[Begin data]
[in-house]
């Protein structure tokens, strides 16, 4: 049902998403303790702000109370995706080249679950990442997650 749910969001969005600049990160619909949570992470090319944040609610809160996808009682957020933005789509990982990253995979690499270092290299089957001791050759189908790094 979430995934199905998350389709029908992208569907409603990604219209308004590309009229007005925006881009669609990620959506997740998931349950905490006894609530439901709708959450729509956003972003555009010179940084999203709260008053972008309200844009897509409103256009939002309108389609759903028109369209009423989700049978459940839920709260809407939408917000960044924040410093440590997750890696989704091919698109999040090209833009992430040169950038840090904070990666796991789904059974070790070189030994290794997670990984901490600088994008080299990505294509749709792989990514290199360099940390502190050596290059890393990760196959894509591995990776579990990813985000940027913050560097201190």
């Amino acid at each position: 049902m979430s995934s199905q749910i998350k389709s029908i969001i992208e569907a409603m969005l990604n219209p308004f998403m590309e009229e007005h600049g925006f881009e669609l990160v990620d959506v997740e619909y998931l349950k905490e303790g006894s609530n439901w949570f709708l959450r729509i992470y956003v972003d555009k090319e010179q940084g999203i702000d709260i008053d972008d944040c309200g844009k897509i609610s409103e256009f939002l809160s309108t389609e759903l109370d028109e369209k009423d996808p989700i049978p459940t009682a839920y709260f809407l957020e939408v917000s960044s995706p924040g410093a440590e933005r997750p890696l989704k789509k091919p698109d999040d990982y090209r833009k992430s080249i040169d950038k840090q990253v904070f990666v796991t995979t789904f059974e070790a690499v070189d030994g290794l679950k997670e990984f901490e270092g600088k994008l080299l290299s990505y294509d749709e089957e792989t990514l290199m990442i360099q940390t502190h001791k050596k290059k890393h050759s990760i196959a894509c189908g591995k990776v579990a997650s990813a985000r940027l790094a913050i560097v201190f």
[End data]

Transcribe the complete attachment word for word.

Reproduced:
[in-house]
């Protein structure tokens, strides 16, 4: 049902998403303790702000109370995706080249679950990442997650 749910969001969005600049990160619909949570992470090319944040609610809160996808009682957020933005789509990982990253995979690499270092290299089957001791050759189908790094 979430995934199905998350389709029908992208569907409603990604219209308004590309009229007005925006881009669609990620959506997740998931349950905490006894609530439901709708959450729509956003972003555009010179940084999203709260008053972008309200844009897509409103256009939002309108389609759903028109369209009423989700049978459940839920709260809407939408917000960044924040410093440590997750890696989704091919698109999040090209833009992430040169950038840090904070990666796991789904059974070790070189030994290794997670990984901490600088994008080299990505294509749709792989990514290199360099940390502190050596290059890393990760196959894509591995990776579990990813985000940027913050560097201190």
């Amino acid at each position: 049902m979430s995934s199905q749910i998350k389709s029908i969001i992208e569907a409603m969005l990604n219209p308004f998403m590309e009229e007005h600049g925006f881009e669609l990160v990620d959506v997740e619909y998931l349950k905490e303790g006894s609530n439901w949570f709708l959450r729509i992470y956003v972003d555009k090319e010179q940084g999203i702000d709260i008053d972008d944040c309200g844009k897509i609610s409103e256009f939002l809160s309108t389609e759903l109370d028109e369209k009423d996808p989700i049978p459940t009682a839920y709260f809407l957020e939408v917000s960044s995706p924040g410093a440590e933005r997750p890696l989704k789509k091919p698109d999040d990982y090209r833009k992430s080249i040169d950038k840090q990253v904070f990666v796991t995979t789904f059974e070790a690499v070189d030994g290794l679950k997670e990984f901490e270092g600088k994008l080299l290299s990505y294509d749709e089957e792989t990514l290199m990442i360099q940390t502190h001791k050596k290059k890393h050759s990760i196959a894509c189908g591995k990776v579990a997650s990813a985000r940027l790094a913050i560097v201190f």